Middle school students compete in the fifth annual culinary competition.
Other Graduation Requirements
In addition to earning credits, to earn a high school diploma or more formally, the Certificate of Academic Achievement (CAA), a student must:
State test requirements
High school students must pass tests, or state-approved alternatives, to be eligible to graduate. Required tests vary by expected year of graduation. All students must pass the Smarter Balanced Assessment (SBA) in English/language arts and the End of Course (EOC) in Biology. Students in the class of 2017 and 2018 must also pass either the SBA in math or the EOC in math. Students in the class of 2019 and 2020 must also pass the SBA in math.
There will be two different minimum scores for each SBA. Each score level is set for a different purpose.
- Exit Exam Score+ – Students must meet the exit exam minimum score to graduate.
- College and Career-Ready Score – The college and career-ready scores will be used for students in grade 11 for higher education placement decisions for students and federal accountability purposes for the district.
* Unless a student is determined to have significant cognitive disabilities, or transferred into Washington public schools in 11th or 12th grade, he or she must attempt state assessments at least once before qualifying for alternatives in each content area:
++ Until Next Generation Science Standards (NGSS) are implemented and assessed, students will be required to pass the biology EOC. After NGSS are implemented and assessed, students will be required to pass a comprehensive NGSS Test. The timeline for NGSS is being developed.
Special Education students
Students with an Individualized Education Program may earn a Certificate of Individual Achievement (CIA), an alternative to the Certificate of Academic Achievement, if deemed appropriate by their IEP team. Graduation requirement options that might be considered by the team are listed on the OSPI website.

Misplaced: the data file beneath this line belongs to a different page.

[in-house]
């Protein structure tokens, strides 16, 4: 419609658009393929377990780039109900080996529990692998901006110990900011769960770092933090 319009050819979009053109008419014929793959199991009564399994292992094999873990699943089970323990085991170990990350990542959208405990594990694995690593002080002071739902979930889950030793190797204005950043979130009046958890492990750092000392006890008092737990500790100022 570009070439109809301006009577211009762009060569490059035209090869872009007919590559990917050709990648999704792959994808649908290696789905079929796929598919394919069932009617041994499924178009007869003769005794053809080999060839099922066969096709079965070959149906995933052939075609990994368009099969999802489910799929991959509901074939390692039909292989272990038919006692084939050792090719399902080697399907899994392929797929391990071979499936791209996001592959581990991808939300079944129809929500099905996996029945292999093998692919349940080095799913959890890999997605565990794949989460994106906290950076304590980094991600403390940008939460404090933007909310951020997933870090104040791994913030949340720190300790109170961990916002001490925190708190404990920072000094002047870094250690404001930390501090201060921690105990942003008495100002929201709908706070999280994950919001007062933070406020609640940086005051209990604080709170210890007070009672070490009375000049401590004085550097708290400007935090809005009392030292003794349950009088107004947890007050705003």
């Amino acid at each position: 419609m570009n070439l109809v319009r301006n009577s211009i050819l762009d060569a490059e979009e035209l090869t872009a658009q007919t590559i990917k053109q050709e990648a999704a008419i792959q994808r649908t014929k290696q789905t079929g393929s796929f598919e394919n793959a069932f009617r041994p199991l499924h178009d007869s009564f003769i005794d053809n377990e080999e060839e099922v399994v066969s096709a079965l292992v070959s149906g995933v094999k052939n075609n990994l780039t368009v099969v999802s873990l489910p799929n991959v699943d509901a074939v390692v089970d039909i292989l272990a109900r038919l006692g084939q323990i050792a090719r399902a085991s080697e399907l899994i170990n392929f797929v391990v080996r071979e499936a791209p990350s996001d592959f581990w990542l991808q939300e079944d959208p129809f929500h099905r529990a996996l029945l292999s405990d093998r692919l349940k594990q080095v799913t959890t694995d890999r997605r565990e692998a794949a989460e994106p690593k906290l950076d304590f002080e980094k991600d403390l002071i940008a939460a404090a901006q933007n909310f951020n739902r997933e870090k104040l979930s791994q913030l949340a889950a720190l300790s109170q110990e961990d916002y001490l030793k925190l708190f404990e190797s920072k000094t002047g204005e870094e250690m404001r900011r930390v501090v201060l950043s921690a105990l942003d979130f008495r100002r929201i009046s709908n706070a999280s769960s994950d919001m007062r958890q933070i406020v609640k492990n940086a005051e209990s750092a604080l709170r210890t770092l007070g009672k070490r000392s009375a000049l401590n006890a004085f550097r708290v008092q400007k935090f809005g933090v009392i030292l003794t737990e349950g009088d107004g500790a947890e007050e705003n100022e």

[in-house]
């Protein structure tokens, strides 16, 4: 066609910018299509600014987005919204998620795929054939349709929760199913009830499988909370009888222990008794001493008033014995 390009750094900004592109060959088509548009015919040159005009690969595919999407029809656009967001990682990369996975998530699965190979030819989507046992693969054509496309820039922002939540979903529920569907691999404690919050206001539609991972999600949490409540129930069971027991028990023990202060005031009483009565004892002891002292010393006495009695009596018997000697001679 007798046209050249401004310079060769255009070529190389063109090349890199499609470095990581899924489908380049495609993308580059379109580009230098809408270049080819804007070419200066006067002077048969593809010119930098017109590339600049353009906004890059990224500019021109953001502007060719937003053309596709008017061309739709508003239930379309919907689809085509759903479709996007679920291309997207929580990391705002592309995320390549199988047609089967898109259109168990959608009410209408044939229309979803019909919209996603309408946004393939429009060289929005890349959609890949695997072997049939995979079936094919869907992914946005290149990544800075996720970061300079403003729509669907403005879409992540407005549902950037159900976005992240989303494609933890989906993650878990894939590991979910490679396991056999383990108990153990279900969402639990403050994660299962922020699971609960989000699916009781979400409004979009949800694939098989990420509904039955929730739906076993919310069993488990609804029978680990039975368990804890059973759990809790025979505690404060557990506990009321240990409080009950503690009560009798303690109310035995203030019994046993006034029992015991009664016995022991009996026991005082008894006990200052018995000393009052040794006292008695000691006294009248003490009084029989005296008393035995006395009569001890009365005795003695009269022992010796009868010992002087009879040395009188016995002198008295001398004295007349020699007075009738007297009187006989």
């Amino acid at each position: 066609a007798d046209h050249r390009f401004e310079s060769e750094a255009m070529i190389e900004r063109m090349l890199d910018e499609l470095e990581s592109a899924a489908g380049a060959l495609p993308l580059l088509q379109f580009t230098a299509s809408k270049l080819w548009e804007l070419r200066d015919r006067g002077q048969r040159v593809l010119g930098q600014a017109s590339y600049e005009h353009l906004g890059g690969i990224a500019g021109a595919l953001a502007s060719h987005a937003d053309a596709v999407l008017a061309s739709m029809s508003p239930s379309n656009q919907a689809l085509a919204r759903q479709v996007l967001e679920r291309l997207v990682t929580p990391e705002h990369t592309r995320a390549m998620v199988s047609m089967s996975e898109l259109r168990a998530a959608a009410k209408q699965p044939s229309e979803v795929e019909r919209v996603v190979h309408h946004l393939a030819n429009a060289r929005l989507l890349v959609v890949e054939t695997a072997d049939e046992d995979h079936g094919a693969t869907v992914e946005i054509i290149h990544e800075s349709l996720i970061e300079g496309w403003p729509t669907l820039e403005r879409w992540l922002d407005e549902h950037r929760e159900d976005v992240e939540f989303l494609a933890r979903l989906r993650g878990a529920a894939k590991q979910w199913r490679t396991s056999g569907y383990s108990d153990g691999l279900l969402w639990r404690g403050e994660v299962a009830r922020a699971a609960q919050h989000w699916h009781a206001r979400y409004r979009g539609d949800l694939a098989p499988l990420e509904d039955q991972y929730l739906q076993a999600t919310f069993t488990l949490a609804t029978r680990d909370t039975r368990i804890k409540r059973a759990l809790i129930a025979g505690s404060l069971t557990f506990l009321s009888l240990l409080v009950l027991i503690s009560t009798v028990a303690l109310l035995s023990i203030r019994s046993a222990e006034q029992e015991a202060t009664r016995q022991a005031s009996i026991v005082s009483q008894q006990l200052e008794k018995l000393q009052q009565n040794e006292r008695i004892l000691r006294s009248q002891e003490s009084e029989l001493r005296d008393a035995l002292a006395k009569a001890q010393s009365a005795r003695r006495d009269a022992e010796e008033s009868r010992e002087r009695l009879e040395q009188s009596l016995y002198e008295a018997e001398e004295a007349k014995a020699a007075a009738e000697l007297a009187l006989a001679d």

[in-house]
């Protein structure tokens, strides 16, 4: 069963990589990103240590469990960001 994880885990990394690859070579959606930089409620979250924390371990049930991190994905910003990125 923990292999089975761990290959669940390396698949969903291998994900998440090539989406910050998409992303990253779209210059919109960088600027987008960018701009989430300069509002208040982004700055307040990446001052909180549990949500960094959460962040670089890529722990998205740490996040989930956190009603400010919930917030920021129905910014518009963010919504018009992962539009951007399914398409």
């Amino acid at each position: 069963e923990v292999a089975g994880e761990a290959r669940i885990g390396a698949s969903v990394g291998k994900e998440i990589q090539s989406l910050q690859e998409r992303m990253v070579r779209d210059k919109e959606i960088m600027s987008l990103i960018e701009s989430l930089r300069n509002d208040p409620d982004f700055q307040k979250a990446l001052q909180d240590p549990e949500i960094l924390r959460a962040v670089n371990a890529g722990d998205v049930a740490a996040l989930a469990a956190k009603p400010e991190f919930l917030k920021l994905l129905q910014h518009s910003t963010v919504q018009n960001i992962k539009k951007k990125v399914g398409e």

There are three options to take advantage of what are called Certificate of Academic Achievement Options (CAA): GPA Comparison, College Admission and AP Test Scores Option, or the Collection of Evidence. Students who do not meet the standard on the HSPE or end of course exams may want to review these options.
Complete a High School and Beyond Plan
The High School and Beyond Plan is a process designed to help students think about their future goals and how to accomplish those goals. This includes exploring interests and career options, developing a course plan for high school, and exploring opportunities to develop skills. Students create their High School and Beyond Plans in cooperation with parents / guardians and school staff. Ideally, students start their plans in eighth grade and then continue to revise them throughout high school to accommodate changing interests or goals.
Why is the High School and Beyond Plan (HSBP) important?
The High School and Beyond Plan provides students with the opportunity to explore their own skills and interests and discover potential career and educational options they may not have been aware of previously. It allows students to take ownership over their high school experience and choose coursework and activities that are relevant to their goals. The HSBP also provides a means of tracking requirements for graduation from high school and entry into postsecondary programs.
What are the components of a High School and Beyond Plan?
The major components of the plan include:
- Identification of career goals
- Identification of educational goals related to the student’s career goals
- A four-year plan for course-taking that will ensure fulfillment of graduation requirements and align with the student’s interests and educational and career goals
- Identification of assessments necessary to achieve career and educational goal